Skip to main content

It's Fine

Most retracted articles are not the result of misconduct, a recent PLOS One article reports.

Michael Grieneisen and Minghua Zhang from Wenzhou Medical College in China and the University of California Davis examined nearly 4,500 scholarly papers that were retracted between 1928 and 2011. Publishing misconduct was the most common reason for retraction, followed by questionable data or questionable interpretation of data.

Further, Grieneisen and Zhang note that, "though widespread, only miniscule percentages of publications for individual years, countries, journals, or disciplines have been retracted. Fifteen prolific individuals accounted for more than half of all retractions due to alleged research misconduct, and strongly influenced all retraction characteristics."

Over at Retraction Watch, Ivan Oransky says that this was a "comprehensive" look at a large number of retractions, but he also notes that the study has a number of weakness as it relies on retraction notes themselves — which may not clearly state the reasons for a retraction— as well as relies on a classification system that may have grouped one type of misconduct as an error.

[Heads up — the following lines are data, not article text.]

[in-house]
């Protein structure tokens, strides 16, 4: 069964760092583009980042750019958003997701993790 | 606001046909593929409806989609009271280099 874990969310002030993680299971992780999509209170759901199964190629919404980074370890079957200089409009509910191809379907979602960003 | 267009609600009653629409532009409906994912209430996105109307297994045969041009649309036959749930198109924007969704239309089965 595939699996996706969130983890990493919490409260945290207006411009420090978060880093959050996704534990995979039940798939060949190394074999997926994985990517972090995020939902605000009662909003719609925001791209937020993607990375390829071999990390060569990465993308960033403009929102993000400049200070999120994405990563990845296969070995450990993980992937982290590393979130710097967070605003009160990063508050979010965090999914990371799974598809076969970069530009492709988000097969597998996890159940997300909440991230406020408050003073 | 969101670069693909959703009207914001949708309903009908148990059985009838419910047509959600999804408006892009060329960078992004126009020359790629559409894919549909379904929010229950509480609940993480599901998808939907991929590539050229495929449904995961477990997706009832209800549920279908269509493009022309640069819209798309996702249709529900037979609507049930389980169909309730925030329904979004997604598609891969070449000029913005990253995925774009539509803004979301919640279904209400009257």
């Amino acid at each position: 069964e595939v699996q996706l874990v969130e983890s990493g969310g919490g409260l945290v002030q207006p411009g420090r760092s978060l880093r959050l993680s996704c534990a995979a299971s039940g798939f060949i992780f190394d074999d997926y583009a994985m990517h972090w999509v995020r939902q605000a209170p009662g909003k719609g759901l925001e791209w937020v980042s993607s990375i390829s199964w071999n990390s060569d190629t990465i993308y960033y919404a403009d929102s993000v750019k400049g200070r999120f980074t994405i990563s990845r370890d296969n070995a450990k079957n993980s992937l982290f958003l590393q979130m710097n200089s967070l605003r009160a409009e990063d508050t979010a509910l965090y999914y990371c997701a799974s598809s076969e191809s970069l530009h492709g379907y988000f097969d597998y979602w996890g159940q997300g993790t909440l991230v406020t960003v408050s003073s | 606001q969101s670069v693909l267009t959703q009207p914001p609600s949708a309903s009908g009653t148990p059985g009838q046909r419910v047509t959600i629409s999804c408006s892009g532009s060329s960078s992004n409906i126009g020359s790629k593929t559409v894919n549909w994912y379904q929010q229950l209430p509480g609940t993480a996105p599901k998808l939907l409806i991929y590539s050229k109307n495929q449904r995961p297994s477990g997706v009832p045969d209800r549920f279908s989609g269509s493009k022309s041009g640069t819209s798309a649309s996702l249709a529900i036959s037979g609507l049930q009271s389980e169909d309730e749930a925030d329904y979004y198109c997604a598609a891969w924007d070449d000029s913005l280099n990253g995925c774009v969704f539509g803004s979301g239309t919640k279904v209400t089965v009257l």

The Scan

Call to Look Again

More than a dozen researchers penned a letter in Science saying a previous investigation into the origin of SARS-CoV-2 did not give theories equal consideration.

Not Always Trusted

In a new poll, slightly more than half of US adults have a great deal or quite a lot of trust in the Centers for Disease Control and Prevention, the Hill reports.

Identified Decades Later

A genetic genealogy approach has identified "Christy Crystal Creek," the New York Times reports.

Science Papers Report on Splicing Enhancer, Point of Care Test for Sexual Transmitted Disease

In Science this week: a novel RNA structural element that acts as a splicing enhancer, and more.